One of those who had tried to help me with CPR grabbed my pack, and took my hand and said “come one, let’s go”. The ranger made it to the scene in a little over an hour. His back covered with sweat.
“Well, I brought oxygen…” he said—almost a joke… No one knew what to do. I was shaking, I realized when I looked at the nurse—another fellow hiker—next to me and saw her shivering violently. She hugged me fiercely. And the ranger hustled us along, worried about weather. I’ll stay here and we will get him, er, the body, down. He told me there would be rangers waiting for me down below.
Down I went. Alone.
I stumbled, fell, and realized I had a choice to make…and I had to choose life. I had to make it down safely.
And I had to call my mom.
Those next days, weeks, months, were so strange. Shock protected me from feeling the intensity of the pain, it helped me to find laughter and joy in the present moments, and I treasure the time spent with friends and family. I am so grateful for the overwhelming support and outpouring of love. Loss has a way of bringing community together. I have never been more aware of the healing power, and the necessity of love. Of laughter. Of the sweetness of the present moment. The present was my sanctuary.
It is true, what they say: time heals all wounds.
Time and tears and allowing ourselves to feel it all. And friends and family and animals and mountains and yoga. Now it is five years later, and on July 20th this year I stood on the summit of Mt. Sneffels with my best friend—who drove me and my dad’s ashes home from Boulder after it happened—her boyfriend, my boyfriend and our dogs.
I spread some of dad’s ashes and felt him so close, held in my heart, yet so expansive and so free.
I would like to share a poem I wrote while at a yoga retreat I attended in June, almost five years since losing my father. I realized at this retreat that I have emerged through the dark forest of grief.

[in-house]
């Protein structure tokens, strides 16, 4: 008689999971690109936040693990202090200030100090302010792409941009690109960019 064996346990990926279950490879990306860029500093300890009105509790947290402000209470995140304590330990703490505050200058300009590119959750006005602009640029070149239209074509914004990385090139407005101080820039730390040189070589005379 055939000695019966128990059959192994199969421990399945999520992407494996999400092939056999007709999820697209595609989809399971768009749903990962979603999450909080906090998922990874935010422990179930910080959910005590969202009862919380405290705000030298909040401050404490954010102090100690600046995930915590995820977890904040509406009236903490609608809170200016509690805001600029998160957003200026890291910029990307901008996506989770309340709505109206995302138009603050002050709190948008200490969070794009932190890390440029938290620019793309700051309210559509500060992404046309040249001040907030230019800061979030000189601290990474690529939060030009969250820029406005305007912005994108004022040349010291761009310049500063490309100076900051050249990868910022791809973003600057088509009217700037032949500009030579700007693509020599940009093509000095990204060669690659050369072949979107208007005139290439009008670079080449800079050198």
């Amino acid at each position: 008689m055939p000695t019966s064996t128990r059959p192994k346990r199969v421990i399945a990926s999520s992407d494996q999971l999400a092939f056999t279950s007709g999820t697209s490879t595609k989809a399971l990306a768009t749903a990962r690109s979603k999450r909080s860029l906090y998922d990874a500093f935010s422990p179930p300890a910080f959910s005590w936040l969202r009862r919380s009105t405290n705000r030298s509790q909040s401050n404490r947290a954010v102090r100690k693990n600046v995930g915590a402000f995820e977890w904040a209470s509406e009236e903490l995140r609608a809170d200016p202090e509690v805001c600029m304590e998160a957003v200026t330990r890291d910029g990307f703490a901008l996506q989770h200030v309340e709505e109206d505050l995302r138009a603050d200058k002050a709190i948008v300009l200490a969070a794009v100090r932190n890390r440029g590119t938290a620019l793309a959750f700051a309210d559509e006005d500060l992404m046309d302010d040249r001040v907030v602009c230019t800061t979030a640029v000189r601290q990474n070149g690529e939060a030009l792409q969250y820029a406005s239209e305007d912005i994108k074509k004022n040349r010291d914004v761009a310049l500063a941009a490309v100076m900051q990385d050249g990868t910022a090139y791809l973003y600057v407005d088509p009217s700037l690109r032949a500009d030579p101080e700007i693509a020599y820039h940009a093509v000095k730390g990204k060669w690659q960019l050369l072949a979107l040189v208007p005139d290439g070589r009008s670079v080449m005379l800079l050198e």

This small black stone.
A raven, standing there.
Simultaneously reminding me of the depths of pain and shadows–loneliness, separation.
And my incredible strength.
Wings spread, dancing through this sky where we live
Free. Light. Full of the joy of flight.
And though I feel the impression, the resonance of that deep grief a dark fog in my belly
A tightness and the occasional desire to shrink inward, inward crunching cringing (maybe if no one sees me I cannot hurt like this again…)
Though that memory lingers in my cells, I am awake now.
I have moved through the darkest of nights:
The thousands of tissues that have piled by my bed eyes swollen and red with the relief of tears.
He left me. HE LEFT ME!
That fearful voice cries.
But now I stand on the other side. Whole.
Looking back at that dark forest of grief and I remember that raven
Wings spread, dancing with grace and ease.
And I know. I KNOW.
THERE IS ONLY LOVE.
I can attest much of my healing to yoga, to the wonderful teachers and mentors in my life, to my friends and family.
I know that only by letting go do we reconnect. I know this experience has served to wake me up and start exploring. I have learned to sit with the darkest of pain, mine and others’, and not to try and shift it or hide it, but to hold space for things to be exactly as they are.
I believe the most healing force is love; and if we are willing to shift our perspective to the difficult things that happen in our lives, we see that they are preparing us, always, to feel more love.
To give more love. To see love in everyone and everything.
And I have my good days and bad days…still.
But I catch myself more quickly in moments of dwelling in sadness, and I remember to take a look around at my present moment. To feel the sun on my face and to see the look in my dog’s eye when I offer him a treat, and to feel my heart soften when my boyfriend looks at me a certain way. And I know that there is no one, no one, who can love me as much as I do.
It is the “job” of loss to blast our hearts wide open. So awake. So connected. So present.
Deep knowing…it is our job to stay open. To feel it all—the pain and the vast love that accompanies the pain. It is our job to let our own light and love fill all the broken and dark places and trust that our journey through the shadows is preparing us to feel so much light.
Love elephant and want to go steady?
Apprentice Editor: Kimby Maxson/Editor: Emma Ruffin
Photo: Author’s own